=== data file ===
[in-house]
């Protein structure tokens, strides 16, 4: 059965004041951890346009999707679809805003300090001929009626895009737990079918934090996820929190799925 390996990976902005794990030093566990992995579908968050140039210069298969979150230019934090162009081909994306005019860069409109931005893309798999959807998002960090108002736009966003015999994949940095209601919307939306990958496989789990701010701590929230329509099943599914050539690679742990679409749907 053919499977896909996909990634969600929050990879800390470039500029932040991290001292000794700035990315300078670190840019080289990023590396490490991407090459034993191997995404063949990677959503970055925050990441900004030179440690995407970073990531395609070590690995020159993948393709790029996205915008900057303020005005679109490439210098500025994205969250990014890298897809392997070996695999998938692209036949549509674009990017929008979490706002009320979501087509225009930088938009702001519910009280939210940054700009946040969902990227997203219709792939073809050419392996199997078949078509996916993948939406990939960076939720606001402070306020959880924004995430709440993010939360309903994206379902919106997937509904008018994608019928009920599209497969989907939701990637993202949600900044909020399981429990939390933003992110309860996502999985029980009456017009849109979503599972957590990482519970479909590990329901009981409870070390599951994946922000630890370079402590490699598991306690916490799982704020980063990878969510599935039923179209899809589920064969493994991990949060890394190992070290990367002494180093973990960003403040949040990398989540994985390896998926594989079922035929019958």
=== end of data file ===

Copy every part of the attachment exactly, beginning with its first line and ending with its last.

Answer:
[in-house]
């Protein structure tokens, strides 16, 4: 059965004041951890346009999707679809805003300090001929009626895009737990079918934090996820929190799925 390996990976902005794990030093566990992995579908968050140039210069298969979150230019934090162009081909994306005019860069409109931005893309798999959807998002960090108002736009966003015999994949940095209601919307939306990958496989789990701010701590929230329509099943599914050539690679742990679409749907 053919499977896909996909990634969600929050990879800390470039500029932040991290001292000794700035990315300078670190840019080289990023590396490490991407090459034993191997995404063949990677959503970055925050990441900004030179440690995407970073990531395609070590690995020159993948393709790029996205915008900057303020005005679109490439210098500025994205969250990014890298897809392997070996695999998938692209036949549509674009990017929008979490706002009320979501087509225009930088938009702001519910009280939210940054700009946040969902990227997203219709792939073809050419392996199997078949078509996916993948939406990939960076939720606001402070306020959880924004995430709440993010939360309903994206379902919106997937509904008018994608019928009920599209497969989907939701990637993202949600900044909020399981429990939390933003992110309860996502999985029980009456017009849109979503599972957590990482519970479909590990329901009981409870070390599951994946922000630890370079402590490699598991306690916490799982704020980063990878969510599935039923179209899809589920064969493994991990949060890394190992070290990367002494180093973990960003403040949040990398989540994985390896998926594989079922035929019958």